As a web developer I find myself challenged with code that is my own and the completely bastardized versions of things that people call code from others all the time. It’s part of the challenge I love and part of what makes me good at what I do.
Recently I was in the #php chatroom of the Ubuntu Servers in IRC and I found myself giving advice to someone looking to provide a shopping-cart like solution to his website. After talking to him for a while, the real problem came out. Apparently, there was a symbol that was appearing in the output file that was not allowing them to easily open it. So, rather than come up with a solution to change the file, they started to look for a ‘shopping cart’ solution.
Once he was convinced that it wasn’t that he needed a new solution, but a new look at his code, this is the conclusion of a long conversation with him:
me: craigbass1976, then start to learn to use php.net and its search functionality.
craigbass1976: Ok, I’m going to go break more stuff. Thanks
me: craigbass1976, and go through the code. It’ll take time. But you’ll learn and understand simultaneously.
craigbass1976 (n=craig@*************************) has left ##php (“Leaving”)
me: Heh… sometimes people just need confidence to break stuff.
It’s amazing to find that people just need the confidence and the reassurance to go ‘break code’ that may cause their application to work properly.
So, the point of this post is:
YOU CAN COPY YOUR FILES AND THEN BREAK THEM
It’s such an important lesson that I even decided to hit the caps lock key.
Breaking code is a huge lesson when it comes to learning how to write code. If you are afraid that you are going to break things, then that may curb you from stepping outside of your bounds. Don’t be afraid to push your limits when it comes to writing code. Use a complicated array in a weird way to find results associated to a weird database.
It’s important to push yourself.
I think that one of the biggest things that can help you is learning how to easily access the search engine of code language of your choice. First of all, this suggestion is for Firefox. Not Internet Explorer.
Here’s one of the tips that has helped me so much:
Setting Keyword Searches
Oh man. This allows you to type simple things in the browser and have it search the location of your choice.
Here’s an example:
Say I wanted to know what the function strstr() did in PHP. I can open Firefox and type in the location bar: php strstr and that’s it. It will immediately take me to here.
This can apply to whatever language you want. I use pgsql for when I am searching for PostgreSQL related things in a similar manner.
Here’s how simple it is.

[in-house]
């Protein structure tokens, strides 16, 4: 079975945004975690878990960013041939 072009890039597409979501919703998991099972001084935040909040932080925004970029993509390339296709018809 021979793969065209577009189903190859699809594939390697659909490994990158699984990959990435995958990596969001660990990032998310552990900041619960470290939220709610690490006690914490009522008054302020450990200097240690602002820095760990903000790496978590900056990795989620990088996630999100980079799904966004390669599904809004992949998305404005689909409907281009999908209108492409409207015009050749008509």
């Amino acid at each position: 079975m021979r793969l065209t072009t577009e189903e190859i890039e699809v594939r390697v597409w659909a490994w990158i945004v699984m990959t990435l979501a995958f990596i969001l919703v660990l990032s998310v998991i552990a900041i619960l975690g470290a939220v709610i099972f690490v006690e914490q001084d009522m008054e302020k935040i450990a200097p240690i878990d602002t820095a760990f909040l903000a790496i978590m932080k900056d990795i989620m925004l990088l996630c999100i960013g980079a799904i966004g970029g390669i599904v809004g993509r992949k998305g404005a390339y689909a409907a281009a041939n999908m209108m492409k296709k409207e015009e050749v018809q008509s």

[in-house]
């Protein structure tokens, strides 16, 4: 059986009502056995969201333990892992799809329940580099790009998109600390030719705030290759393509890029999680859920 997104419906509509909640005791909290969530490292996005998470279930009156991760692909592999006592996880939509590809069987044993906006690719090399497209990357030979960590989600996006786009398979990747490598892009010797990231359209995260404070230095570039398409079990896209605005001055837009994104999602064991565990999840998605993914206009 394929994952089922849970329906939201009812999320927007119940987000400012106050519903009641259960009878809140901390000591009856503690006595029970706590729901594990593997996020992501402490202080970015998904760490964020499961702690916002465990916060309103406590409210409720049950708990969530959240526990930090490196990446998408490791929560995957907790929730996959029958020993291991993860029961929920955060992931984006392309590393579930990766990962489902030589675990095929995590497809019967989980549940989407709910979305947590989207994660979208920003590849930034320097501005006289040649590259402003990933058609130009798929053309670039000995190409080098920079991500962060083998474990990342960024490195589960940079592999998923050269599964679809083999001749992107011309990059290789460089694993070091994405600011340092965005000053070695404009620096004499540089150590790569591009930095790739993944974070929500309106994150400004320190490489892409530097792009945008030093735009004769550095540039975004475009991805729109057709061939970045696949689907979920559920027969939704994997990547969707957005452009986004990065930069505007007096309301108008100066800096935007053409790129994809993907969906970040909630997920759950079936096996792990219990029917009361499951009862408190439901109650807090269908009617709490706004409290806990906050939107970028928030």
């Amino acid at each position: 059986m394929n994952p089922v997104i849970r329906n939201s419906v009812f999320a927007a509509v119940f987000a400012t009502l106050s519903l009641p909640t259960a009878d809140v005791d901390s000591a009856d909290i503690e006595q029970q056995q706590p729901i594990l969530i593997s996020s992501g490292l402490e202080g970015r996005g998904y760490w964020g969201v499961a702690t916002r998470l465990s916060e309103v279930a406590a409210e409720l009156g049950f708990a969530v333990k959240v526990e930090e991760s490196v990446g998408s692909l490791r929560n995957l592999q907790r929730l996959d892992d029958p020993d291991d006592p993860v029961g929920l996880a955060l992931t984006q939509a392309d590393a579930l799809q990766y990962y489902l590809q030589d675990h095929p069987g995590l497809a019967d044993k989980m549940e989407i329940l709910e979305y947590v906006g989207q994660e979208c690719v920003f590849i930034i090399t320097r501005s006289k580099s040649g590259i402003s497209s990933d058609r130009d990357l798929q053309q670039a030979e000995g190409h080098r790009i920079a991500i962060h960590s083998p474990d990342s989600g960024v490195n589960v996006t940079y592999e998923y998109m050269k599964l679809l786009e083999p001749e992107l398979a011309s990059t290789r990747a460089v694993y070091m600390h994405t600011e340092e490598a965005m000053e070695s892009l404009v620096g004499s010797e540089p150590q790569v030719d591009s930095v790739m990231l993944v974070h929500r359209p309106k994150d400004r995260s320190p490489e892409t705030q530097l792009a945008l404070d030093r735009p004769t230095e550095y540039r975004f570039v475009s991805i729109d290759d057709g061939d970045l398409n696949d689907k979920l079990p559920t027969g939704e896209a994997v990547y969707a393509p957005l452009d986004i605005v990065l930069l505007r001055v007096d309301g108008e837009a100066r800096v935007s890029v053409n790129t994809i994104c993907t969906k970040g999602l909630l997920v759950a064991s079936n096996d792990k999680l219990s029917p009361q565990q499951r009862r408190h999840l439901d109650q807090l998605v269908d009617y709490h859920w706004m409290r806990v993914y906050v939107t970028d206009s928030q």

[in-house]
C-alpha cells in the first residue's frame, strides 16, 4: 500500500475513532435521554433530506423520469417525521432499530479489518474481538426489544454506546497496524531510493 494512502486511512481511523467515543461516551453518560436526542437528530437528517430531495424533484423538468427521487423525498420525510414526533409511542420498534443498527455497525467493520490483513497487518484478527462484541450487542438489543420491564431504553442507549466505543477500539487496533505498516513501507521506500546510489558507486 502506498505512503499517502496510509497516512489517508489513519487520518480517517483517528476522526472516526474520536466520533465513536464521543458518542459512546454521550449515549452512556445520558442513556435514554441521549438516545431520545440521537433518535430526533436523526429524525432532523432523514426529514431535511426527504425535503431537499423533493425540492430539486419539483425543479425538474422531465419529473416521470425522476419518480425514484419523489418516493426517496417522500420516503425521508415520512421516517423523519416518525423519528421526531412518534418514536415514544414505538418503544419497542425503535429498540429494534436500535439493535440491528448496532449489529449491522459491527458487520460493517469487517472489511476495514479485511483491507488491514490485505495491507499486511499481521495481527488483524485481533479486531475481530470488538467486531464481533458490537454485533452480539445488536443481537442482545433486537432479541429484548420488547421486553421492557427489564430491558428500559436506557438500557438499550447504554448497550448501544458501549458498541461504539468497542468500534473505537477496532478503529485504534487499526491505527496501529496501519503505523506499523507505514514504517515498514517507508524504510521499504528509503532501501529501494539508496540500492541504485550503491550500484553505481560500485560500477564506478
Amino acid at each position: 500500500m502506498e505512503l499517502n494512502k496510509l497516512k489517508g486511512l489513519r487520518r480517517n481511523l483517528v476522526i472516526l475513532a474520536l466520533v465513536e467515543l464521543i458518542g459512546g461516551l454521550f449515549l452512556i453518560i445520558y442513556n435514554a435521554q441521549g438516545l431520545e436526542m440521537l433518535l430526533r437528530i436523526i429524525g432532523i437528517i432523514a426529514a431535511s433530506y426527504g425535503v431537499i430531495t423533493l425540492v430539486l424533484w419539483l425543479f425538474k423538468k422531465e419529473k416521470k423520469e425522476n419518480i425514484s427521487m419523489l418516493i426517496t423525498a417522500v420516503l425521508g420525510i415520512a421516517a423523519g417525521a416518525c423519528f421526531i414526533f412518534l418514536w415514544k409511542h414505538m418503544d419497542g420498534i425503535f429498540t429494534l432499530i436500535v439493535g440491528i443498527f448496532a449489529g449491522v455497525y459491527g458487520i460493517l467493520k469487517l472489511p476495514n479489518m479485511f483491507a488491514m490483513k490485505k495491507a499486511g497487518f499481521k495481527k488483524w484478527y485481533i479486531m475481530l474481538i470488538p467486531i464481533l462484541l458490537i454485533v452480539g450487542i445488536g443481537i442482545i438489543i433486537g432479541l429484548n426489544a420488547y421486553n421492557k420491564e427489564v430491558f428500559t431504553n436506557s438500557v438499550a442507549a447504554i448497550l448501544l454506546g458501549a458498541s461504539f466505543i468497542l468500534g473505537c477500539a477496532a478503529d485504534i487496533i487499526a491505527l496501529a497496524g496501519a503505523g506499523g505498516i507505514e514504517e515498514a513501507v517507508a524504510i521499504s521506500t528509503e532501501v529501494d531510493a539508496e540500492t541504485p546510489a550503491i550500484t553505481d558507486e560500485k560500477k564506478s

- Go to the website of the language of your choice. In this case, we are going to use http://www.postgresql.org because it is the best database setup ever:
- If availabile: find the search box for the site and make sure you select the type of search you want. On some sites this will be selections such as “Function List” or “Online Documentation”. I personally prefer to select the most general search option to ensure the largest number of answers. In our example here, there isn’t a basic choice in the search box.
Once you have selected your option, right click in the box and select “Add a Keyword for this Search…”:
- Now that you have selected the search box. This will bring up the “Add Bookmark” dialogue. Here, you can enter a Name for the search (in this case PostgreSQL Search) and the Keyword for this search (pgsql).
- Click on the “Add” button.
- Enjoy. Try entering the following into your address bar pgsql drop column and you will see that you will be brought to here. It’s as easy as:
Now you can easily access the search engine of the language of your choice and you can plow through code and easily search what it is you’re really looking for. Hopefully this will be helpful to those that are trying to learn how to write code or trying to learn a different language.
Ultimately though: this applies for anyone looking to ease their browsing experience.
Now that you have easy access to the documentation you need, you can go about breaking stuff. Start at the top of the code and work your way down. When you come to something you don’t understand, fire up your browser and start searching. Having the keyword search available at a whim will save you a ton of time. It will also allow you to minimize the time spent away from your code. The more you trudge, the further you’ll get. Eventually you’ll start to learn simple bits and pieces about the code in front of you and the results you see on the screen.
It will take time, but patience and perseverance will pay off in the end.
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